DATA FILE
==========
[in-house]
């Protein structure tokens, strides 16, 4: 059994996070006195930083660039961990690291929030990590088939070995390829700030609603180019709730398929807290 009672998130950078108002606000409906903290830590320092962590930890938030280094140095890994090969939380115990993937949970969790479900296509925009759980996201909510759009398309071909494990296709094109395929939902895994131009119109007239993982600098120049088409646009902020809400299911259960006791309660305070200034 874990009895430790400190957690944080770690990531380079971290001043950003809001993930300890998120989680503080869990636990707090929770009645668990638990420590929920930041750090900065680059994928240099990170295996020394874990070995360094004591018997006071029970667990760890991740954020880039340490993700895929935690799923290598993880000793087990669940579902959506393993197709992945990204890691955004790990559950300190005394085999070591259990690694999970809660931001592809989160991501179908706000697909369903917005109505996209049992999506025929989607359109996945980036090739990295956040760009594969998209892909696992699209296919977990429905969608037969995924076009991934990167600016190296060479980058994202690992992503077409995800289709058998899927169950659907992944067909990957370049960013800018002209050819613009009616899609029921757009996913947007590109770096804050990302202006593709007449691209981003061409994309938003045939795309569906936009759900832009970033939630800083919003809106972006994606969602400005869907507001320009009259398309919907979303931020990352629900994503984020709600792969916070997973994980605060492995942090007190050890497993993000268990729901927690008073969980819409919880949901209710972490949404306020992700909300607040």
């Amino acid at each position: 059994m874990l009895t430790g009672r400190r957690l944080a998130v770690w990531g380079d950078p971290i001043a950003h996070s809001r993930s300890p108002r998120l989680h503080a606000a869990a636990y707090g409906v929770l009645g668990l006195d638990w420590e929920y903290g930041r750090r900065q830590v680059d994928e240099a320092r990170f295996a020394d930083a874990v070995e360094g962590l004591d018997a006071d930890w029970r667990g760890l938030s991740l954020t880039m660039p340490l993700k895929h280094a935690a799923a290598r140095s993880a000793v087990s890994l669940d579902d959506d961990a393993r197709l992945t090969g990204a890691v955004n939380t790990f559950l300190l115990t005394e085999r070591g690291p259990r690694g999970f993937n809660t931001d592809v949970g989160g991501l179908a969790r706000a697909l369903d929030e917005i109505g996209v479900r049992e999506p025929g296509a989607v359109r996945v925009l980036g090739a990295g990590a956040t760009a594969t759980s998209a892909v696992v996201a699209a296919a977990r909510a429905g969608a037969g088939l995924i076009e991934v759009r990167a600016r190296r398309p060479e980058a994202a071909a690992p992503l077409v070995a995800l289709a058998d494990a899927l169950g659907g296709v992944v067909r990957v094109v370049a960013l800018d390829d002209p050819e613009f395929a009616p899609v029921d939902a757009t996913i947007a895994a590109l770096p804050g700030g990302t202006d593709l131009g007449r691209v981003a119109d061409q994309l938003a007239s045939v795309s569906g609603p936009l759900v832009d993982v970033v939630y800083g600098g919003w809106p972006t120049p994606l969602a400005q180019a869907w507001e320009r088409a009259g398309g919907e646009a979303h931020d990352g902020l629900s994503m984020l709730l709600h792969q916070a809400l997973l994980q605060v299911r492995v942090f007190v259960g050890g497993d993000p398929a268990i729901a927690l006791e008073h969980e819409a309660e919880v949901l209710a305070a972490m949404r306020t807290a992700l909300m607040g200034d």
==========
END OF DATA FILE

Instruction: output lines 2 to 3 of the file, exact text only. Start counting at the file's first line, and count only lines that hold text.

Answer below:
């Protein structure tokens, strides 16, 4: 059994996070006195930083660039961990690291929030990590088939070995390829700030609603180019709730398929807290 009672998130950078108002606000409906903290830590320092962590930890938030280094140095890994090969939380115990993937949970969790479900296509925009759980996201909510759009398309071909494990296709094109395929939902895994131009119109007239993982600098120049088409646009902020809400299911259960006791309660305070200034 874990009895430790400190957690944080770690990531380079971290001043950003809001993930300890998120989680503080869990636990707090929770009645668990638990420590929920930041750090900065680059994928240099990170295996020394874990070995360094004591018997006071029970667990760890991740954020880039340490993700895929935690799923290598993880000793087990669940579902959506393993197709992945990204890691955004790990559950300190005394085999070591259990690694999970809660931001592809989160991501179908706000697909369903917005109505996209049992999506025929989607359109996945980036090739990295956040760009594969998209892909696992699209296919977990429905969608037969995924076009991934990167600016190296060479980058994202690992992503077409995800289709058998899927169950659907992944067909990957370049960013800018002209050819613009009616899609029921757009996913947007590109770096804050990302202006593709007449691209981003061409994309938003045939795309569906936009759900832009970033939630800083919003809106972006994606969602400005869907507001320009009259398309919907979303931020990352629900994503984020709600792969916070997973994980605060492995942090007190050890497993993000268990729901927690008073969980819409919880949901209710972490949404306020992700909300607040």
């Amino acid at each position: 059994m874990l009895t430790g009672r400190r957690l944080a998130v770690w990531g380079d950078p971290i001043a950003h996070s809001r993930s300890p108002r998120l989680h503080a606000a869990a636990y707090g409906v929770l009645g668990l006195d638990w420590e929920y903290g930041r750090r900065q830590v680059d994928e240099a320092r990170f295996a020394d930083a874990v070995e360094g962590l004591d018997a006071d930890w029970r667990g760890l938030s991740l954020t880039m660039p340490l993700k895929h280094a935690a799923a290598r140095s993880a000793v087990s890994l669940d579902d959506d961990a393993r197709l992945t090969g990204a890691v955004n939380t790990f559950l300190l115990t005394e085999r070591g690291p259990r690694g999970f993937n809660t931001d592809v949970g989160g991501l179908a969790r706000a697909l369903d929030e917005i109505g996209v479900r049992e999506p025929g296509a989607v359109r996945v925009l980036g090739a990295g990590a956040t760009a594969t759980s998209a892909v696992v996201a699209a296919a977990r909510a429905g969608a037969g088939l995924i076009e991934v759009r990167a600016r190296r398309p060479e980058a994202a071909a690992p992503l077409v070995a995800l289709a058998d494990a899927l169950g659907g296709v992944v067909r990957v094109v370049a960013l800018d390829d002209p050819e613009f395929a009616p899609v029921d939902a757009t996913i947007a895994a590109l770096p804050g700030g990302t202006d593709l131009g007449r691209v981003a119109d061409q994309l938003a007239s045939v795309s569906g609603p936009l759900v832009d993982v970033v939630y800083g600098g919003w809106p972006t120049p994606l969602a400005q180019a869907w507001e320009r088409a009259g398309g919907e646009a979303h931020d990352g902020l629900s994503m984020l709730l709600h792969q916070a809400l997973l994980q605060v299911r492995v942090f007190v259960g050890g497993d993000p398929a268990i729901a927690l006791e008073h969980e819409a309660e919880v949901l209710a305070a972490m949404r306020t807290a992700l909300m607040g200034d």